Indeed, the Conference had reinforced the need for the kind of multilateral collaboration called for in the Security Council’s resolution 2396 (2017), whereby States must notify other countries of the travel, arrival, deportation or detention of individuals they believed to be terrorists, he said.  Building and strengthening partnerships among all parts of society was needed, he said, highlighting that good coordination between partners should include engaging young people and women, and emphasizing that Member States must learn from the civil society organizations participating in the Conference.

Raising concerns about several evolving threats, Achim Steiner, Administrator of the United Nations Development Programme (UNDP), who chaired an intergovernmental thematic session on “Strengthening global action to prevent violent extremism, including by engaging youth and preventing misuse of new technologies and the Internet by terrorists”, cited a recent report that had put a price tag on prevention, from $5 billion to $70 billion annually.  Efforts must be made to use new technologies, which had an enormous potential to help to address the root causes and drivers of violent extremism by enhancing the transparency of public institutions, broadening meaningful inclusion and participation in public decision‑making and enhancing understanding of public issues through greater access to public information.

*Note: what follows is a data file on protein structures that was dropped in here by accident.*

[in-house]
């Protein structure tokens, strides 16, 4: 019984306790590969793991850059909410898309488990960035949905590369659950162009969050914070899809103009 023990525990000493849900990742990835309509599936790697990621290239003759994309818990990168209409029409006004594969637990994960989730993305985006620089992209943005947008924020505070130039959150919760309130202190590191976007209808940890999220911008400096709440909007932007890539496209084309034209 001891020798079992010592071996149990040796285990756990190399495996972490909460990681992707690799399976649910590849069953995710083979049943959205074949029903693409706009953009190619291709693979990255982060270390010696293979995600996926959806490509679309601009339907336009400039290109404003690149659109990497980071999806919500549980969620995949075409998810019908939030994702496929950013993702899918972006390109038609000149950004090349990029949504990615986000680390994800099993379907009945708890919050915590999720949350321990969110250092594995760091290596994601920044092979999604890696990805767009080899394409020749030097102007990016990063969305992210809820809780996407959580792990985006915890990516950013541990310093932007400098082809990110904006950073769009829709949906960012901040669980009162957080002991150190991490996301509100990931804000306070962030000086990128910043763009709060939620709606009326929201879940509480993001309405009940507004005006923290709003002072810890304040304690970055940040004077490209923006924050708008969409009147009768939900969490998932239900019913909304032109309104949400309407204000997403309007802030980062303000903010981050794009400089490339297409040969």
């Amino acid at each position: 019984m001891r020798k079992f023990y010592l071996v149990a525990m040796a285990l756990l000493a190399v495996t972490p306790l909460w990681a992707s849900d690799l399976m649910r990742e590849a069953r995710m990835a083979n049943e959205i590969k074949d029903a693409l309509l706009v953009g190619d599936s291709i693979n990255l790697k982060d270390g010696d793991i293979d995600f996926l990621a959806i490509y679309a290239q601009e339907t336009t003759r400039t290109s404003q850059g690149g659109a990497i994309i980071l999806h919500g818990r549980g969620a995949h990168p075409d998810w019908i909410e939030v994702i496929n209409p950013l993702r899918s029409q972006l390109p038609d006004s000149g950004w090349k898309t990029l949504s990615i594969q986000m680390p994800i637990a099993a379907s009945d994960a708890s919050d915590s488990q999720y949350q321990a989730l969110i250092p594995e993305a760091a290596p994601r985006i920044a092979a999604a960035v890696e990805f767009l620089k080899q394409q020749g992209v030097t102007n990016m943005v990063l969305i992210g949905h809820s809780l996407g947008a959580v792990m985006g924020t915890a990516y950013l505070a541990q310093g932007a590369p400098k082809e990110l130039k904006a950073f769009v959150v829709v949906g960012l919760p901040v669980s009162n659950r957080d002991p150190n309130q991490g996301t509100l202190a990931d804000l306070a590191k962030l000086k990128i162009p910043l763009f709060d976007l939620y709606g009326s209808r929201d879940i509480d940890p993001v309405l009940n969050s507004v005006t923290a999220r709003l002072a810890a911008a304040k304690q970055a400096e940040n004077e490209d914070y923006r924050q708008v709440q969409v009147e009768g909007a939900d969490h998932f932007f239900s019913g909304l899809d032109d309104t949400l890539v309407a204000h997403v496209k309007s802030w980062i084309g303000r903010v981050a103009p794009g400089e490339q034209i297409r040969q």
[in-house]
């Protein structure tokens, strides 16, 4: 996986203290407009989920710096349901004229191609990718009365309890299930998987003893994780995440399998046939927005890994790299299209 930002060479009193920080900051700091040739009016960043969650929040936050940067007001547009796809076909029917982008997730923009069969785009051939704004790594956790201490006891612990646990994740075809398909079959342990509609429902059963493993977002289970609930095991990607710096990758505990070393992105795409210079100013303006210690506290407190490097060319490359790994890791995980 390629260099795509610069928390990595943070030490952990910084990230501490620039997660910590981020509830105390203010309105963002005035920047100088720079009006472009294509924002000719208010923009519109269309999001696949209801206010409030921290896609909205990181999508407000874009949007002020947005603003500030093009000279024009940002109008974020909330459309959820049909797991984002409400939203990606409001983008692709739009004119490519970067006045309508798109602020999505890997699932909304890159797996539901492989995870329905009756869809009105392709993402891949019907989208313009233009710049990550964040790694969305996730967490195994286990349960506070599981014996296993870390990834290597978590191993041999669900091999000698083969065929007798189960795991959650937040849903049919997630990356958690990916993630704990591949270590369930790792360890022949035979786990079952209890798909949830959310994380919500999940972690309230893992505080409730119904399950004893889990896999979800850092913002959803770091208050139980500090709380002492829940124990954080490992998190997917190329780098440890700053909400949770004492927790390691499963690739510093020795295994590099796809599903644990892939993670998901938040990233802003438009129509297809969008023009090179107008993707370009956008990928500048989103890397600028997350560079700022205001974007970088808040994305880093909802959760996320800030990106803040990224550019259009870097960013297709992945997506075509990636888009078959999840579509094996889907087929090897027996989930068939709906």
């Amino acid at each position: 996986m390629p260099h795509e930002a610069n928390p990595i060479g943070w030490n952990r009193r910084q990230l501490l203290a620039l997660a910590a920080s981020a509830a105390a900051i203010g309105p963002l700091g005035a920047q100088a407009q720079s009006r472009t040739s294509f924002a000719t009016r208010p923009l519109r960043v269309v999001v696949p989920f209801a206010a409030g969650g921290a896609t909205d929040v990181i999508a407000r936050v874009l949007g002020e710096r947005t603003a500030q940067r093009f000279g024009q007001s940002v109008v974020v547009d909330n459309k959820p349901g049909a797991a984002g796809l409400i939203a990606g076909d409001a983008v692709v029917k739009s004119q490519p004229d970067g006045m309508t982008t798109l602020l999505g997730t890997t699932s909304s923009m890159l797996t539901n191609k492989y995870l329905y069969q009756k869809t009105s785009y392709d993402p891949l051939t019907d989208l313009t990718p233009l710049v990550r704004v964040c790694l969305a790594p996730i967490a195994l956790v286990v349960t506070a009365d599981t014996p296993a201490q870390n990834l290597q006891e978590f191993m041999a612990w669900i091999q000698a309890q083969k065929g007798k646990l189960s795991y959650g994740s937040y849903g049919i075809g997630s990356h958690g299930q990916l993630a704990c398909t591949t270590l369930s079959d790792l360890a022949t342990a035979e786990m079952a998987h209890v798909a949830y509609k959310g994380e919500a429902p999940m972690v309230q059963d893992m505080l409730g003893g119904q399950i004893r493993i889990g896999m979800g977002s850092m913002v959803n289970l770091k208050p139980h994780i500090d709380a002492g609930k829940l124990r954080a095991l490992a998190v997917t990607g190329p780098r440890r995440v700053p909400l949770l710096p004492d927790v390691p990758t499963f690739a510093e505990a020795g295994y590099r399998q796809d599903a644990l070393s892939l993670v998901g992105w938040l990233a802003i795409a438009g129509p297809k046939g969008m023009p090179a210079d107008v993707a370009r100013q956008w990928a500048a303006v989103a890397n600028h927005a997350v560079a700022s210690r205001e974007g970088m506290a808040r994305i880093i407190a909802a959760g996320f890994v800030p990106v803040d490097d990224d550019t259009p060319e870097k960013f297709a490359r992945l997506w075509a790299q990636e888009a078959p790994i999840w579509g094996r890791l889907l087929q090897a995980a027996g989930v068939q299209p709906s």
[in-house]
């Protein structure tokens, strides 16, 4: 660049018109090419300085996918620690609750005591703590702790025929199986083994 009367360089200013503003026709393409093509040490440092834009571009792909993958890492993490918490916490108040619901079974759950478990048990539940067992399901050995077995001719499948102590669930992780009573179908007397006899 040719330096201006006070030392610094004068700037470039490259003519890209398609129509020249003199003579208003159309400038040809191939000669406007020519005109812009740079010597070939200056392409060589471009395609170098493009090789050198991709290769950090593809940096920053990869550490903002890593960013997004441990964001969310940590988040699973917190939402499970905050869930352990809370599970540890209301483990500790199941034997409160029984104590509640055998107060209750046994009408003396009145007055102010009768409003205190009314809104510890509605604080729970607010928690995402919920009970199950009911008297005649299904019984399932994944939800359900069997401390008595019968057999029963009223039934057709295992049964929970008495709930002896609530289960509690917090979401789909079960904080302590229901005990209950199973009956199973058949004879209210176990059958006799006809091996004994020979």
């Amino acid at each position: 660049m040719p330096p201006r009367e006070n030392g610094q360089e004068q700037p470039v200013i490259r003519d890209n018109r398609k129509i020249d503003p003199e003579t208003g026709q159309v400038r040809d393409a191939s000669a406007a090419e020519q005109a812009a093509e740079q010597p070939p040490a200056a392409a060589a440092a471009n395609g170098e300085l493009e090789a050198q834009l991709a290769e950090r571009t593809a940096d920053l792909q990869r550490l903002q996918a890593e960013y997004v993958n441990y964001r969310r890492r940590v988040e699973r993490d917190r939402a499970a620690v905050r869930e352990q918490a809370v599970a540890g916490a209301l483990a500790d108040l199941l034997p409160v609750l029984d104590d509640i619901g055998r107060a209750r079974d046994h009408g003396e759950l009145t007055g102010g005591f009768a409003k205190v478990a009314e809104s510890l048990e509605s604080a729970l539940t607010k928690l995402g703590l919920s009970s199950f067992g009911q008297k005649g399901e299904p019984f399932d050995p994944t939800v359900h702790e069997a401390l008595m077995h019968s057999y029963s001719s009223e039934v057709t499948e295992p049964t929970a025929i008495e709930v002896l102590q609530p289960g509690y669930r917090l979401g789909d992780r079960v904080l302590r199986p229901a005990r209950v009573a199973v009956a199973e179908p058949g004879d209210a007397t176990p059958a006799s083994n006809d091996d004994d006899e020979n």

However, new technologies were also being used as tools to do harm and tech‑based solutions were needed to combat those tech tactics, he went on to say.  A rights‑based approach was required, as were regulatory frameworks that tackled impunity online and offline.  “We are dealing with issues and tools that transcend boundaries,” he said.  “No single Government or organization can push back the threat on its own.”